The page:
Fixing Yahoo: The First Step Is Others Admitting You Have a Problem
I got a lot of great response to this post I did yesterday about starting on a blogging journey to figure out what to do at Yahoo.
So before I get all blabby–and I will, my friends–here’s some ideas I got over the transom for helping the Internet giant find its way back to a more stable and sober life.
Brett Bullington, former Excite exec and well-known investor, looked backward:
I think where they went astray, which was awhile back, is they see themselves more as a media company than a tech or applications company (Excite had this issue, too). The reality is that they are an applications company that wraps media or content (professional, user-contributed, etc.) into a way that allows it to be used broadly and efficiently by the user. Subtle but major difference in the approach and who you cater to. Google clearly understands this better than anyone.”
Om Malik looked to baseball for inspiration in this recent post he flagged to me, looking at discouraging traffic and visitor trends at Yahoo as trouble for its momentum ahead.
The management shuffle aside, Yahoo has a bigger problem on its hands: the traffic, be it search or total visits, is beginning to resemble New York Yankees in the Major League Baseball rankings.”
Eric Frenchman, whom I quoted from his blog, Pardon My French (he could obviously not resist), made a point I have also made before and heartily agree with:
I think their No. 1 strategy should be trying to put Overture back together with MSN. The two can’t stand alone versus Google, but by combining MSN’s conversion know-how with Yahoo’s traffic they can give Google a run for their money.”
Bill Bucy, in the comments, noted an important issue to think about–public image. It’s not so good right now and needs to be, he wrote:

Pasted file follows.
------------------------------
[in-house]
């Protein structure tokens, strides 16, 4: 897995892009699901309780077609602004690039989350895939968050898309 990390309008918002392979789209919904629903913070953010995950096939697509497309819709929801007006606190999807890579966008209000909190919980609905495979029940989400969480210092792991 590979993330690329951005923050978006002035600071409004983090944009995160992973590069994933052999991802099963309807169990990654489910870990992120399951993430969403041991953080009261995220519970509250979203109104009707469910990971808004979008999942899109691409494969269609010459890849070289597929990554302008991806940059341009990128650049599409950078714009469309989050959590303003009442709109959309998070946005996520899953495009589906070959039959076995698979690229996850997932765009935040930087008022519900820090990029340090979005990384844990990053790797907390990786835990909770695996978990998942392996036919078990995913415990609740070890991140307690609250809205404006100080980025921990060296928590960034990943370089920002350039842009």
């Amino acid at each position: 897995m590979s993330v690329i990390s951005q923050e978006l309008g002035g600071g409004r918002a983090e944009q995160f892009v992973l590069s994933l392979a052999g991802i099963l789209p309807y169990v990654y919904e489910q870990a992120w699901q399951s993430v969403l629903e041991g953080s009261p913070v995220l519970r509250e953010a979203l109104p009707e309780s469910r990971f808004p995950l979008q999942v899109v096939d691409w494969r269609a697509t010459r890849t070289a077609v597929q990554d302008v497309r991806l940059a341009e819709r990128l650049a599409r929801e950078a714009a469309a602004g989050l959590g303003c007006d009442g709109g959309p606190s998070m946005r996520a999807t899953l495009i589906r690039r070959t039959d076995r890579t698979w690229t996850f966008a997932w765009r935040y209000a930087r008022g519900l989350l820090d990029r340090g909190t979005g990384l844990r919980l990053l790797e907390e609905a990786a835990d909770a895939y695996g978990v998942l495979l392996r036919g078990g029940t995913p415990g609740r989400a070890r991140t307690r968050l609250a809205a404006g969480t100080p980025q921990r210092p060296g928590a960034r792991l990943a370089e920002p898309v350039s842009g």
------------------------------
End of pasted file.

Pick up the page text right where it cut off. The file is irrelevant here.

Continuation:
Interesting you mentioned PR as one area you’ll be looking at, because I think it will be a key function going forward. Not even the best PR maven can say something’s white when it’s black. But I haven’t seen much, if any, evidence of strategic thinking in the company’s communications. I think the [ganging up] on the Wenda Harris Millard situation is clear evidence of that.”
And Ashkan Karbasfrooshan sent me a series of links to posts from his blog, WatchMojo.com about Yahoo, in which he mused on a wide range of ideas, such as being bought by a private equity firm, merging with eBay, links with the younger and hotter (MySpace and Facebook, of course). I thought this was smart:
Ideally, Yahoo should remain patient, but its investors will continue to bail if they keep suffering from Google-envy. And that is the cost of remaining public. Increasingly, they’ll wonder why not accept MSFT’s $50B offer, and truth is, there’s no real guarantee that this was even ever offered or will be again in the future.”
In other words: Yahoo outlook, as usual: Cloudy with a chance of more clouds.
So let’s see in the coming months if we can begin to find a bit clearer skies.
Please see this disclosure related to me and Google.